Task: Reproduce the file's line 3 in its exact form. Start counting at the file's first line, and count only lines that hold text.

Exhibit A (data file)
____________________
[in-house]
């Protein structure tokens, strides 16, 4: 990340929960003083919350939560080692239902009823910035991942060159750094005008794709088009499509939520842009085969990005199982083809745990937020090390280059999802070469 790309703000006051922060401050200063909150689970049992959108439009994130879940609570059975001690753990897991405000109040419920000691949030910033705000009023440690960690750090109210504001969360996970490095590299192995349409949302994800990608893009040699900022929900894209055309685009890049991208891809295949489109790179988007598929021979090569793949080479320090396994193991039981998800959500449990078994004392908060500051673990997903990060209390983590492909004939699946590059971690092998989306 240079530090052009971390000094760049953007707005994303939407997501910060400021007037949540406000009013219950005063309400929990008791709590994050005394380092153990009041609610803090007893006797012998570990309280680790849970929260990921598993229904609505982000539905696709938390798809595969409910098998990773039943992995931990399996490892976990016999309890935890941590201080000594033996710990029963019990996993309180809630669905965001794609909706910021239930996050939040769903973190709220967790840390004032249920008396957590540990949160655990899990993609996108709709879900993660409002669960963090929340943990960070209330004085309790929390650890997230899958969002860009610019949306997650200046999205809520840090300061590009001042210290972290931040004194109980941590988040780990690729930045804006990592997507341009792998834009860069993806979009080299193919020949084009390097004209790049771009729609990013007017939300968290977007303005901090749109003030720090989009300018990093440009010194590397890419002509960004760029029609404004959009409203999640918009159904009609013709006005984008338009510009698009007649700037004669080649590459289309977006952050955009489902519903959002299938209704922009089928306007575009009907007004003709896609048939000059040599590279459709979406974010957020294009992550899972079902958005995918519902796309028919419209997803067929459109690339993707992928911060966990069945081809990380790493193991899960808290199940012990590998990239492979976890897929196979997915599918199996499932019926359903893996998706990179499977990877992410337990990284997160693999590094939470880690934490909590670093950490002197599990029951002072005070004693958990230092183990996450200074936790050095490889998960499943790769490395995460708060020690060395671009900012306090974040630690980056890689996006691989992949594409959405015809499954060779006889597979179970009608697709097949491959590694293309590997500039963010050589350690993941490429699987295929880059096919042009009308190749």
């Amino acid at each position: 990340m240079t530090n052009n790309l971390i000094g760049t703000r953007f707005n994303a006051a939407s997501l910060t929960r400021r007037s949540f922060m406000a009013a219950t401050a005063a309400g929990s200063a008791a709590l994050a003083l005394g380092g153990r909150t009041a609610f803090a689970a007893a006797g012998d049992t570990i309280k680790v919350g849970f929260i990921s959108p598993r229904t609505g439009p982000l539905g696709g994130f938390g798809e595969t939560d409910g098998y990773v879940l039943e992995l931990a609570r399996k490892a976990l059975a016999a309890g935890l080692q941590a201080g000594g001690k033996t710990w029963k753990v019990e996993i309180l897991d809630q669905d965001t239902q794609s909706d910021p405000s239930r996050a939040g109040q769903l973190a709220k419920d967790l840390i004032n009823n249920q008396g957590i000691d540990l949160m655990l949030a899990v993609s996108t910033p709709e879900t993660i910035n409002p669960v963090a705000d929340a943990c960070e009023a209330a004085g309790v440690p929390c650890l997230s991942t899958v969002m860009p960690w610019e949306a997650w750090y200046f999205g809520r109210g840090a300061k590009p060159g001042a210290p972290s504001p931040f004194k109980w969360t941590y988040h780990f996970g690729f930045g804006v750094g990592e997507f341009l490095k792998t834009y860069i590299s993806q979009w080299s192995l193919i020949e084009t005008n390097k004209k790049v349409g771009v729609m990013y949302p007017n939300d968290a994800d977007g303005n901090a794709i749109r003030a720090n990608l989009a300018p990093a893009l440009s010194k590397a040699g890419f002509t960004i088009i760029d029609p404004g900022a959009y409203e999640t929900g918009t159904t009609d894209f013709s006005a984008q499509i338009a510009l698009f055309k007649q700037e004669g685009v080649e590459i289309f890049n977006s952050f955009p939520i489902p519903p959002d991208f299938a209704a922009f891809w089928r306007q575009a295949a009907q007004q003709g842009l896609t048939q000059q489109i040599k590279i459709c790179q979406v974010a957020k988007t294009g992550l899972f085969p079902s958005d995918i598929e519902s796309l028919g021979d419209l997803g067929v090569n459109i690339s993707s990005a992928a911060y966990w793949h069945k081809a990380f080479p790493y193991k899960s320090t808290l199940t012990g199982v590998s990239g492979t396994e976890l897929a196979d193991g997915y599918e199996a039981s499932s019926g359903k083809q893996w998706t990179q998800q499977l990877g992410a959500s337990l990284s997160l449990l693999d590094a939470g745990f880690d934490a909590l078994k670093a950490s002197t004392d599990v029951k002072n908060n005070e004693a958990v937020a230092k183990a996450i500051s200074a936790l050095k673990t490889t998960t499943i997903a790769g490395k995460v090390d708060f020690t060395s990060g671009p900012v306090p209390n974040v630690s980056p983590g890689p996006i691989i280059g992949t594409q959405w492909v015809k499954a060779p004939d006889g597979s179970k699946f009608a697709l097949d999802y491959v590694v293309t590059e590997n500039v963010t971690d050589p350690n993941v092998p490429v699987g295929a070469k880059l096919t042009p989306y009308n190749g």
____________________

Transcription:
């Amino acid at each position: 990340m240079t530090n052009n790309l971390i000094g760049t703000r953007f707005n994303a006051a939407s997501l910060t929960r400021r007037s949540f922060m406000a009013a219950t401050a005063a309400g929990s200063a008791a709590l994050a003083l005394g380092g153990r909150t009041a609610f803090a689970a007893a006797g012998d049992t570990i309280k680790v919350g849970f929260i990921s959108p598993r229904t609505g439009p982000l539905g696709g994130f938390g798809e595969t939560d409910g098998y990773v879940l039943e992995l931990a609570r399996k490892a976990l059975a016999a309890g935890l080692q941590a201080g000594g001690k033996t710990w029963k753990v019990e996993i309180l897991d809630q669905d965001t239902q794609s909706d910021p405000s239930r996050a939040g109040q769903l973190a709220k419920d967790l840390i004032n009823n249920q008396g957590i000691d540990l949160m655990l949030a899990v993609s996108t910033p709709e879900t993660i910035n409002p669960v963090a705000d929340a943990c960070e009023a209330a004085g309790v440690p929390c650890l997230s991942t899958v969002m860009p960690w610019e949306a997650w750090y200046f999205g809520r109210g840090a300061k590009p060159g001042a210290p972290s504001p931040f004194k109980w969360t941590y988040h780990f996970g690729f930045g804006v750094g990592e997507f341009l490095k792998t834009y860069i590299s993806q979009w080299s192995l193919i020949e084009t005008n390097k004209k790049v349409g771009v729609m990013y949302p007017n939300d968290a994800d977007g303005n901090a794709i749109r003030a720090n990608l989009a300018p990093a893009l440009s010194k590397a040699g890419f002509t960004i088009i760029d029609p404004g900022a959009y409203e999640t929900g918009t159904t009609d894209f013709s006005a984008q499509i338009a510009l698009f055309k007649q700037e004669g685009v080649e590459i289309f890049n977006s952050f955009p939520i489902p519903p959002d991208f299938a209704a922009f891809w089928r306007q575009a295949a009907q007004q003709g842009l896609t048939q000059q489109i040599k590279i459709c790179q979406v974010a957020k988007t294009g992550l899972f085969p079902s958005d995918i598929e519902s796309l028919g021979d419209l997803g067929v090569n459109i690339s993707s990005a992928a911060y966990w793949h069945k081809a990380f080479p790493y193991k899960s320090t808290l199940t012990g199982v590998s990239g492979t396994e976890l897929a196979d193991g997915y599918e199996a039981s499932s019926g359903k083809q893996w998706t990179q998800q499977l990877g992410a959500s337990l990284s997160l449990l693999d590094a939470g745990f880690d934490a909590l078994k670093a950490s002197t004392d599990v029951k002072n908060n005070e004693a958990v937020a230092k183990a996450i500051s200074a936790l050095k673990t490889t998960t499943i997903a790769g490395k995460v090390d708060f020690t060395s990060g671009p900012v306090p209390n974040v630690s980056p983590g890689p996006i691989i280059g992949t594409q959405w492909v015809k499954a060779p004939d006889g597979s179970k699946f009608a697709l097949d999802y491959v590694v293309t590059e590997n500039v963010t971690d050589p350690n993941v092998p490429v699987g295929a070469k880059l096919t042009p989306y009308n190749g």